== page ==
An archaeologist was surprised to discover "There's gold in them thar hills" in Israel; not just a smidgeon of gold, but lots of it.
According to a Fox News report on Monday, Sept. 9, 2013, Eilat Mazar of Jerusalem's Hebrew University exclaimed at a press conference on Mount Scopus, "I have never found so much gold in my life. I was frozen. It was unexpected."
In all, a total of 36 gold coins marked with images of Byzantine emperors ranging 250 years from Constantine II to Mauricius were uncovered by excavators. The treasure was dated back to the seventh century.
The excavation site is located about 50 meters south of the wall of the hilltop compound known by Jews as Temple Mount in a ruined Byzantine public structure. Two Jewish structures once stood there.
In addition to jewelry and gold coins, other treasures, marked with Jewish inscriptions have also been found. One of the most notable and curious was uncovered at summer's end, in July. It was a mere piece of an earthenware jug that dated back to the time of King David.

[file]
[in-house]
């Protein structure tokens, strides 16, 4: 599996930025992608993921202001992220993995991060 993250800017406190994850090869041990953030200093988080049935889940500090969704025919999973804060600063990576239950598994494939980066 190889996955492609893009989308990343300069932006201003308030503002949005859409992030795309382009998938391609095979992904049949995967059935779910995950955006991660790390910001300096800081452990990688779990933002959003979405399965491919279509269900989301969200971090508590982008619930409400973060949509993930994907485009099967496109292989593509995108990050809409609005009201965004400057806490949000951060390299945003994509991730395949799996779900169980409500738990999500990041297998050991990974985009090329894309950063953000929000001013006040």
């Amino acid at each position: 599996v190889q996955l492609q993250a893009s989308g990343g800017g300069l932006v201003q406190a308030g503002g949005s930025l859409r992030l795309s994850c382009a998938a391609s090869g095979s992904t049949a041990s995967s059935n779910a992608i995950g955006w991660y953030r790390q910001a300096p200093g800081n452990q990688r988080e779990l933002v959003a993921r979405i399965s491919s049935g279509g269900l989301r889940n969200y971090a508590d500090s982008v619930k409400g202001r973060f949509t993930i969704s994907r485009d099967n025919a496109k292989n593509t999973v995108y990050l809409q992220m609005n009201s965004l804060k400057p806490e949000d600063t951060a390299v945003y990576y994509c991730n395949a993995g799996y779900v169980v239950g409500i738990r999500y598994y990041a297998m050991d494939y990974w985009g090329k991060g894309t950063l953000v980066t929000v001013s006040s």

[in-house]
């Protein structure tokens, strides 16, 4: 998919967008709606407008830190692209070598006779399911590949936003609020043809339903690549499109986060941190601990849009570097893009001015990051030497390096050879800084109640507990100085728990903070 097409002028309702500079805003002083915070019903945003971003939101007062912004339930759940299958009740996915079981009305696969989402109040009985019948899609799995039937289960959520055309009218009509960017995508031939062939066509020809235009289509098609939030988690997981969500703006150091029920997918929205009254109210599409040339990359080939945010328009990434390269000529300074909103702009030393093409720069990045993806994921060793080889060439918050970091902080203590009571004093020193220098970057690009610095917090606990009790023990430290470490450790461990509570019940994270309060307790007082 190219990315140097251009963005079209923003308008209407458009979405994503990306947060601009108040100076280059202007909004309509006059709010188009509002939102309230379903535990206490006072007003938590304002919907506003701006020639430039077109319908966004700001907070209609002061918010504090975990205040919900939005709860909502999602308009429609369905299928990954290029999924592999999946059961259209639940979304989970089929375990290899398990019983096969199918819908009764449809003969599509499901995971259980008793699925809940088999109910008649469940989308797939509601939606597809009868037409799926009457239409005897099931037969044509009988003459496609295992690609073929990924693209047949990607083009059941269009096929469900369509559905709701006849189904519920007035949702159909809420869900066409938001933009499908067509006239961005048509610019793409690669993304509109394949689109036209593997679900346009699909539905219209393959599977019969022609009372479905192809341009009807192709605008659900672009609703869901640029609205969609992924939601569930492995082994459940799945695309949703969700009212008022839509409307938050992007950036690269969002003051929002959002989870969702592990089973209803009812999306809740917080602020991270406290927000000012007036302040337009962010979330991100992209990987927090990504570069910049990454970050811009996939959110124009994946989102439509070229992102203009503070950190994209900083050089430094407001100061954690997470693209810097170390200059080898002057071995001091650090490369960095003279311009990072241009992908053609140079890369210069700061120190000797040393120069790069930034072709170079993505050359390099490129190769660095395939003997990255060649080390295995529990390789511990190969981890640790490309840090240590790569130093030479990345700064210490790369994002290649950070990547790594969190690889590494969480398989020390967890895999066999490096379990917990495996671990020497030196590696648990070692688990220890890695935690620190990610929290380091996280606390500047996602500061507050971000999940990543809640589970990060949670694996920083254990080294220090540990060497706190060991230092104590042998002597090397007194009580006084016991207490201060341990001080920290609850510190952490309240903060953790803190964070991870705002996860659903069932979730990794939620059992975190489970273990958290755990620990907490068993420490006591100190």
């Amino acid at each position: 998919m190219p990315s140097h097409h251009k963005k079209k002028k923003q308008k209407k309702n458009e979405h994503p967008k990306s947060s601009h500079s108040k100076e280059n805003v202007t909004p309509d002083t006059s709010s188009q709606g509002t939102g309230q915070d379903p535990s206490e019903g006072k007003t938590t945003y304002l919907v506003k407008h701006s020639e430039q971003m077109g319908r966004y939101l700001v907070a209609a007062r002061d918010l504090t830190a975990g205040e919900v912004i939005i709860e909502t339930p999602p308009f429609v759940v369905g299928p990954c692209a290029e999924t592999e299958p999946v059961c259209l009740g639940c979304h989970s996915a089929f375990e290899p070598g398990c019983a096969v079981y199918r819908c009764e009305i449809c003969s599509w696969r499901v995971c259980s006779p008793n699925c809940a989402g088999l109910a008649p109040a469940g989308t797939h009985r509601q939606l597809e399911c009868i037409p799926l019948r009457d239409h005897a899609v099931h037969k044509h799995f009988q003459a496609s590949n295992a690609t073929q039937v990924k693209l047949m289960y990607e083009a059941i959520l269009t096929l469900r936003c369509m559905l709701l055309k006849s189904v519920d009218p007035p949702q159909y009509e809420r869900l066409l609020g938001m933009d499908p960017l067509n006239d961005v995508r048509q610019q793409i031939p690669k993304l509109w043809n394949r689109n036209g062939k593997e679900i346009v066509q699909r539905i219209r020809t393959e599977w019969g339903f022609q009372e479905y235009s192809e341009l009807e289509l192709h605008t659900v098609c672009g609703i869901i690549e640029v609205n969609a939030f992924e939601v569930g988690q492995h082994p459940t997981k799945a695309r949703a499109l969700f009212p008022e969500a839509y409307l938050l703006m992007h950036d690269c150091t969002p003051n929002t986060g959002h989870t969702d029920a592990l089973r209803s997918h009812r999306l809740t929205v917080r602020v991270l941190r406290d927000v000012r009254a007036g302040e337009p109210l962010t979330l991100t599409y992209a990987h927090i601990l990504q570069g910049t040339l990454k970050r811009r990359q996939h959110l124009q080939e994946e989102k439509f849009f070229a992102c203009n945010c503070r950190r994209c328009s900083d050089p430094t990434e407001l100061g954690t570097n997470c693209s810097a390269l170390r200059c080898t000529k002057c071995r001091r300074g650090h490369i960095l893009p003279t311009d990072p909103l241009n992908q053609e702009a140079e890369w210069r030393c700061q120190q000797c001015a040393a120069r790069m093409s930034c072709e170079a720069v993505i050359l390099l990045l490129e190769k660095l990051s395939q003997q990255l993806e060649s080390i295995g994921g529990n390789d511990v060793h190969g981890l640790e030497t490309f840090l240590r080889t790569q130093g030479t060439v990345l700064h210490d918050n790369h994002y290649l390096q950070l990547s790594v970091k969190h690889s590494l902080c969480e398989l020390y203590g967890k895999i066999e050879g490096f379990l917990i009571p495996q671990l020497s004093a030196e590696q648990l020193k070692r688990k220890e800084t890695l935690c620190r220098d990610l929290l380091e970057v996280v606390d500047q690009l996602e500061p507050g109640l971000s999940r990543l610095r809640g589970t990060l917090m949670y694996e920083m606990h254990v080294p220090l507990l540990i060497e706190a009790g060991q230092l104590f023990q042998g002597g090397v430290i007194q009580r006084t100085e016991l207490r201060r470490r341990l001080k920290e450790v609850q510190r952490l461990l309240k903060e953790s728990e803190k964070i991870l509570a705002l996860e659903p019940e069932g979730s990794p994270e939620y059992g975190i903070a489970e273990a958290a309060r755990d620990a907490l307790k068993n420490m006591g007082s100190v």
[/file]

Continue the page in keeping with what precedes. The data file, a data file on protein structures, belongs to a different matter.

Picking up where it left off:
The shard was inscribed in the earliest alphabetical text known to have been discovered in Jerusalem. Dating back to the tenth century B.C., the inscription was known to be spoken by Canaanites, a Biblical people who lived in Israel.
Unfortunately, no one can translate the text; however, Mazar's best guess is that it relates to the jar's contents or the name of its owner.